I made a pendant the other day for a friend of mine. It is made by
soldering together seven tube settings. I make my own tube settings
and bearers. My problem is that whilst some of the joints work
smoothly and to plan, some of them just won’t solder to my
satisfaction and don’t quite flow properly to make a strong joint.
They just sort of go to the mush stage and thus can be easily pulled
apart, requiring me to clean up and resolder until I get it right.
Is there are tried and trusted technique to this? I have tried doing
it using a solder pick (which is how I do most soldering) but
haven’t had much success as the settings move out of position (they
were arranged in a sort of sinusoidal manner) and also if they are
round settings I can’t get the tip of the solder pick with the solder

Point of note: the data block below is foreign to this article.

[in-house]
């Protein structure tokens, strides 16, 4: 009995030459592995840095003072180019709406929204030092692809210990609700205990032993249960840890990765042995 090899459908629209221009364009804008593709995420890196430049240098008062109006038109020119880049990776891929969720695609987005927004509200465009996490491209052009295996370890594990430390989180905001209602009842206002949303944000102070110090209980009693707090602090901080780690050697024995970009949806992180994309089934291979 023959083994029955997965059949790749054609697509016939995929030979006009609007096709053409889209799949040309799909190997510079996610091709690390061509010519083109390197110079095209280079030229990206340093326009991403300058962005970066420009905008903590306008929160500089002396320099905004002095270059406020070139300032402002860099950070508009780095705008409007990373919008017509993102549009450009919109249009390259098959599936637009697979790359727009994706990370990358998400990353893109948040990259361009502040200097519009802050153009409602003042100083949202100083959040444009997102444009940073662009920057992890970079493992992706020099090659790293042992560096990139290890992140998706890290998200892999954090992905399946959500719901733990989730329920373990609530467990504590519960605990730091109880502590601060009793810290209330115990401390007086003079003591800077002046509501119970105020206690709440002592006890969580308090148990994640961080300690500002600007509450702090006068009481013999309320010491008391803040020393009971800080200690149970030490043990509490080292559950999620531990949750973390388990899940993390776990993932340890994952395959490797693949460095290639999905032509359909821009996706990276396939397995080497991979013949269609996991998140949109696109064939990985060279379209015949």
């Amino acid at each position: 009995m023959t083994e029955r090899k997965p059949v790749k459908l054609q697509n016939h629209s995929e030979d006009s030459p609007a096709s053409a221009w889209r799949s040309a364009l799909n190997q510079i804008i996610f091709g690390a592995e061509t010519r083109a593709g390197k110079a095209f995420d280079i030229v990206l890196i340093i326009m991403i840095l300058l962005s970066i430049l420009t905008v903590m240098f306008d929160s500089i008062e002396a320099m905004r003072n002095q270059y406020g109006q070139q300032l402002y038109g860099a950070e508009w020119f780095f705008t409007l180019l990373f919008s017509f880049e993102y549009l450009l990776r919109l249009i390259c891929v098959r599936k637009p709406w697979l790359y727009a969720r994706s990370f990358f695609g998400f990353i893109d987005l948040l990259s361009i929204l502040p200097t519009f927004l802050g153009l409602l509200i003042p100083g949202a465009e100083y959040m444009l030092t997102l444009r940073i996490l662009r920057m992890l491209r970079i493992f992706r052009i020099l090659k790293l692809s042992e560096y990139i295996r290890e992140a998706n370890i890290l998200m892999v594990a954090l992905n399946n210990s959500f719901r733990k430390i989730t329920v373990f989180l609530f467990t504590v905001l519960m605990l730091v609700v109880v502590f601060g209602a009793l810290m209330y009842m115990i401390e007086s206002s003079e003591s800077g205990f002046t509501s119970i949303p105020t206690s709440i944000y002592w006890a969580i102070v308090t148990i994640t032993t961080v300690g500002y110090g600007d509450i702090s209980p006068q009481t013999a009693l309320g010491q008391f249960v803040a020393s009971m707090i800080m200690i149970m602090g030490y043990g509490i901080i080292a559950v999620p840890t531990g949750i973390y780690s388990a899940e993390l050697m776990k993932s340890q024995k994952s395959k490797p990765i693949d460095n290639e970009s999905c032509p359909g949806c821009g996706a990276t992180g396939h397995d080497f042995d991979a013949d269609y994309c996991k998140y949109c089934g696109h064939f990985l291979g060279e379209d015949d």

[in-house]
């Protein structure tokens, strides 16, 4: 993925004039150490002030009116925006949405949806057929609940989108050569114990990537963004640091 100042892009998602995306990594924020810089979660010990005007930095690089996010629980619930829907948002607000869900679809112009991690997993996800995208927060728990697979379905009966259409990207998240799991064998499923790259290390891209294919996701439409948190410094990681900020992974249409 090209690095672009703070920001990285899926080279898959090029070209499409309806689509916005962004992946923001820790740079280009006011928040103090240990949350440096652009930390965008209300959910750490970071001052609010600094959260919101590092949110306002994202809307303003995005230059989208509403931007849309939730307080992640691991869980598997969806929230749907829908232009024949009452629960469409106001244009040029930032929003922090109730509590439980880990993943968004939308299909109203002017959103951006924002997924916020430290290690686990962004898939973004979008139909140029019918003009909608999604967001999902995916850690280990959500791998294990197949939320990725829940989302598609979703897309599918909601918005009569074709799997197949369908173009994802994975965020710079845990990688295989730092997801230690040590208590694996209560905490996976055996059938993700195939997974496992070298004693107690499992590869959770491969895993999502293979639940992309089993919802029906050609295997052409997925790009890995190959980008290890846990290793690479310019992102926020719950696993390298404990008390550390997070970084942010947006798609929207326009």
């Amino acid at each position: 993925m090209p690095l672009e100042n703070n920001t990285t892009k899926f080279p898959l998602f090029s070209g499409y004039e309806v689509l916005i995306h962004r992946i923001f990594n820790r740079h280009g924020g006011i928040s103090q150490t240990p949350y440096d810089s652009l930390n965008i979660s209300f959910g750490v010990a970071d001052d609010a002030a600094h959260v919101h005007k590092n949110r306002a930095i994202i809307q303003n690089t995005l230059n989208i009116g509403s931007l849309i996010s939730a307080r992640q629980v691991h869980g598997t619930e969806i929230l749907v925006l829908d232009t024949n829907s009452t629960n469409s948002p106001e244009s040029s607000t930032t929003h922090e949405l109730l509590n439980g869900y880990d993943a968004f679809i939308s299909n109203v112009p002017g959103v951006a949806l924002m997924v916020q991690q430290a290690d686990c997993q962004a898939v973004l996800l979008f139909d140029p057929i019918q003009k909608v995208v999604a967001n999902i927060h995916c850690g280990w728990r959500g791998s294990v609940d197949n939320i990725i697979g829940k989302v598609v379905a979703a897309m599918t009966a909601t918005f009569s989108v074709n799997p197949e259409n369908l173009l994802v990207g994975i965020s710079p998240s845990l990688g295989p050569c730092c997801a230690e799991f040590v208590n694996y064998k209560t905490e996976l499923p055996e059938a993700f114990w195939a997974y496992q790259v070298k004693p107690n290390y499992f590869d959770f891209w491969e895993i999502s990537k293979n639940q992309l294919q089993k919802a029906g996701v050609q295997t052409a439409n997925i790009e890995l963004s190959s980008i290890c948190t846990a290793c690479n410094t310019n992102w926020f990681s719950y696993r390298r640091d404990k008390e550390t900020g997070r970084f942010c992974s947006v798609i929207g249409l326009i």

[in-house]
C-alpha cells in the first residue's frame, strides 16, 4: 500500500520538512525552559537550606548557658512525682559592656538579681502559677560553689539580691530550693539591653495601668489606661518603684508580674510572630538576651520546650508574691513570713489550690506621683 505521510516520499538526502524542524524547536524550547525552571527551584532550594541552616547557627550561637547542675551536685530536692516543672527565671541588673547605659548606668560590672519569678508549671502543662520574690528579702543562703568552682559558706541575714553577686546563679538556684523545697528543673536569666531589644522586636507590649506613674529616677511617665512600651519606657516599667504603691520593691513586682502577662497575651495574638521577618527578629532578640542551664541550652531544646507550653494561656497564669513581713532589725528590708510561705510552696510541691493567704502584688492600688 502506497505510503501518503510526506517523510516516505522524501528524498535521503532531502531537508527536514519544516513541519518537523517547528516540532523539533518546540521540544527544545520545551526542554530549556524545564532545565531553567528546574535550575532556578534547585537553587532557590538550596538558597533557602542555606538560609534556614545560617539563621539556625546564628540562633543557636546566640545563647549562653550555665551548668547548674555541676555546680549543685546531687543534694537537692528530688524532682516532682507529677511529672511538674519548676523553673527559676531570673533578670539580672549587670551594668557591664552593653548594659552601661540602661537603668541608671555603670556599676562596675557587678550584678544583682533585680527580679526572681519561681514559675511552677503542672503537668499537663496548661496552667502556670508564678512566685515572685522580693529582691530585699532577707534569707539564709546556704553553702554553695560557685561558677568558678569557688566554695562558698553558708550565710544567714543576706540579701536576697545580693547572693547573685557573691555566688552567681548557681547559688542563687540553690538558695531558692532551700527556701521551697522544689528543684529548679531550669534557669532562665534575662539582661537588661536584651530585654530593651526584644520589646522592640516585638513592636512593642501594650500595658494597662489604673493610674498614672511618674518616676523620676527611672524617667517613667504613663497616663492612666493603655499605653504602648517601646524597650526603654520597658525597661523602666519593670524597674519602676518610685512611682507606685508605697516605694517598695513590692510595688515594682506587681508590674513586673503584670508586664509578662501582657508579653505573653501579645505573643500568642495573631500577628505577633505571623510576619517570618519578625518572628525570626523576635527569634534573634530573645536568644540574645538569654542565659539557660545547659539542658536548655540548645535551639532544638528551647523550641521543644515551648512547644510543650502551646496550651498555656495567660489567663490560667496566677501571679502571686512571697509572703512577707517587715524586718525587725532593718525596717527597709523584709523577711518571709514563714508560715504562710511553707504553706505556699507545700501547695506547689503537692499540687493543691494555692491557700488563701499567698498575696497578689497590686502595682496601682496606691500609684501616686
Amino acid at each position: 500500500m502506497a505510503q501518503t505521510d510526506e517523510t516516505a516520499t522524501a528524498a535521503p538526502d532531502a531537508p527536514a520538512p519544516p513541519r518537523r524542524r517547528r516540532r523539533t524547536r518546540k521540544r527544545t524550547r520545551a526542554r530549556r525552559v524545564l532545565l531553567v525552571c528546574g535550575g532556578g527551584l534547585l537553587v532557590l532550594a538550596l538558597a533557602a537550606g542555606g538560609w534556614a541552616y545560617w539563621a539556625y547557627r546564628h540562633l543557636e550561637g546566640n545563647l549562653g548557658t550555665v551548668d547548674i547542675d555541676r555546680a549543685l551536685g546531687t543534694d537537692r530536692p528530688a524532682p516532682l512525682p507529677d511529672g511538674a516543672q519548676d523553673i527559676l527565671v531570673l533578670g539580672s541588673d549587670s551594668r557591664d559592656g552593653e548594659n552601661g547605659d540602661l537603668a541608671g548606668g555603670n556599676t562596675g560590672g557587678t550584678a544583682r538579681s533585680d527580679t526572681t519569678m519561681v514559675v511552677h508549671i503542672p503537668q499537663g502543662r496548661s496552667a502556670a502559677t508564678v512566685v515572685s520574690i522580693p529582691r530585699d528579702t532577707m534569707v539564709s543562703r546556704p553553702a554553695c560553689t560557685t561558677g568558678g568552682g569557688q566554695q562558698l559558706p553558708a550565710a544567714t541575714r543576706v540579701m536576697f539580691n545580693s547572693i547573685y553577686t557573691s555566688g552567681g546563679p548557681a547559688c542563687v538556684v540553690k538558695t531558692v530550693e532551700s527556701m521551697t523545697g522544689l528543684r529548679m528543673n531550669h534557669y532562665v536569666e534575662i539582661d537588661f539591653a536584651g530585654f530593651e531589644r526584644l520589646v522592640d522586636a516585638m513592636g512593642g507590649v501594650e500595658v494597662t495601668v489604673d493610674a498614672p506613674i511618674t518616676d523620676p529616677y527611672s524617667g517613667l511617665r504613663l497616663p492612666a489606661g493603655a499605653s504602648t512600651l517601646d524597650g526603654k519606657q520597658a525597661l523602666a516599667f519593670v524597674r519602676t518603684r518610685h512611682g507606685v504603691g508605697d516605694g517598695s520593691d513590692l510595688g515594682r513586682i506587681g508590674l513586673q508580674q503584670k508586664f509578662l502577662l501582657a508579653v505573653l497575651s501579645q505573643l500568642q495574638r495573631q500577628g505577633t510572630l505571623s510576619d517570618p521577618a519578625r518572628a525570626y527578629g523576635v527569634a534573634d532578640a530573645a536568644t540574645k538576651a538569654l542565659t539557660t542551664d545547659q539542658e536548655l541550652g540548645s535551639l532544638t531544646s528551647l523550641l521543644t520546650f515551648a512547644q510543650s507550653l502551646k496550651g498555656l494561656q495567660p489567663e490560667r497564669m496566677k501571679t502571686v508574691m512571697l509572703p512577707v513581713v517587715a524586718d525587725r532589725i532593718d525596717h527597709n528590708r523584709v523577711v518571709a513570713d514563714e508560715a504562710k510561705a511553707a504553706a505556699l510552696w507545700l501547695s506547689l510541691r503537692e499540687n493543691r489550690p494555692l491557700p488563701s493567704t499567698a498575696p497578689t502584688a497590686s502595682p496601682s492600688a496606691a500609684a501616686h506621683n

on it, into the tight space. I have also tried setting the two pieces
up after fluxing, in such a way that there is a piece of solder
wedged between them and then when I see the solder start to flow, I
can push the settings closer together. Sometimes this works but
sometimes as I say it just “mushes” creating a bad joint. The reason
I have wedged the solder in between the settings, is to avoid the two
surfaces oxidising whilst being heated.
I know that I will probably get quite a few answers telling me to
make sure the joint is perfectly clean and tight, etc, BUT I can
assure you that everything is perfectly cleaned up to the point of
being bright white. If a joint has failed and needs doing again, I
file and pickle to remove any traces of solder and oxidation.
Incidentally, I use hard solder for almost every joint, only using
medium to do things like soldering a bale onto a pendant. Don’t know
if this makes any difference.
Does anybody who does a lot of tube setting work have a tried and
trusted method for soldering them together? Thanks in advance.